Tuesday, January 16, 2007

Serendipity in Movie Making!

So after seeing some good cinema the past few weeks my mind goes on to wanting to do something myself. I even put on a documentary on the making of "The Texas Chainsaw Massacre". Not the remake, but the original by Tobe Hooper. While watching the documentary I began to wonder how does a movie like TCM or "Night of the Living Dead" get made. Now these are two American horror movies but one could also look at such films as "400 Blows", "Breathless", "Citizen Kane", and "Easy Rider" as films that are now classics and will always be classics. It fascinates me on how these films were ever made. A lot of them were made on a low budget, and with a lot of blood sweat and tears from the filmmakers. But the one factor that comes into play about them all is that these films were made by a person with a unique vision who then assembled other like-minded people in order to create the final film. Sometimes it’s just pure luck that the right amount individuals meet at a certain time and create art. Some of these artists knew one another from working on other projects, and other times that person happened to be at the right place at the right time to get introduced to so and so who was gearing up for production.

Surely Tobe Hopper was very fortunate to have such people as Robert Burns, Daniel Pearl, and Kim Henkel to help Hopper in creating a unique horror film that would go on to be stored in the vaults of the Museum of Modern Art. This all leads me to serendipity, which is a moviemaker’s best friend or worst nightmare.

It’s foolish to think that alone you can do it. It isn’t impossible to do, and if you had enough money you might pull it off, but most likely that’s not the case. We may know many people who can help us but our problem is that we have few dollars to realize our dreams, and as I’ve said before good ideas don’t happen in a vacuum. So hence my obsessive compulsion into knowing "how" these films were made. By knowing the "how" maybe I can learn how to make a better film.

No matter the genre or the film it starts with a unique idea. If that idea is crap that idea isn’t going to fly. I mean who would have thought TCM would be a movie that would break the mold. In the documentary on the two disc DVD most of the crew & cast members did not think it would ever get released or be as successful as it was. Most just wanted to get paid, and move on. With "Easy Rider" it was Hopper and Fonda who were the driving force. Many had said that the "biker" genre was dead, yet when Easy Rider came out it became a phenomenon. Again the film was made for almost nothing, and with a guerilla like crew. Laszlo Kovacs was the cinematographer, and he was new to this country, and Easy Rider was one of his first major films. Again it was people doing what they loved to do and getting paid. It was after all just another gig, but it wound up to be much more then that.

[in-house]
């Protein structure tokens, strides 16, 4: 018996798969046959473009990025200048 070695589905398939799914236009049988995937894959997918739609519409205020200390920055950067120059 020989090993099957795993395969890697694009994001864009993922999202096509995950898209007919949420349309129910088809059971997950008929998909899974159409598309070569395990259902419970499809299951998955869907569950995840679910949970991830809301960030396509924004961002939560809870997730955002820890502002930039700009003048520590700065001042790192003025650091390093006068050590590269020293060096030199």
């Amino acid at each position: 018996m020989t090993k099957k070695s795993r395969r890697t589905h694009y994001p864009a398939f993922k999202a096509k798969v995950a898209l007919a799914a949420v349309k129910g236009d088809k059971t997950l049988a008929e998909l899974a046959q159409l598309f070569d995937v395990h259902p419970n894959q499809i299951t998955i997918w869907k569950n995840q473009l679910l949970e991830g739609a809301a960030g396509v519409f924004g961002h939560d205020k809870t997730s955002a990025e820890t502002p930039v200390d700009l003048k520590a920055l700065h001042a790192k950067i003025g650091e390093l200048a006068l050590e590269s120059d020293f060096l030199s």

George Romero has had more success with this phenomenon. Having filmed such films as "Night of the Living Dead", "Martin", and "Dawn of the Dead" with a local crew & cast. Romero broke out of that local scene and had success on a national level. Not once did Romero probably think that any of his films would become so popular as they are today. Yet the funny thing is that all these filmmakers now have trouble getting financing from Hollywood studios. Holly-weird works in some strange and unusual ways. I mean why did Robert Altman have trouble getting financing when he was so wildly known as top-notch filmmaker? Couldn’t the studios have promoted Altman’s name and create a name brand of sorts? Instead Hollywood produces such dreck as "White Chicks" or remakes of "Texas Chainsaw Massacre". But I diverge, and most likely that’s an argument for another time.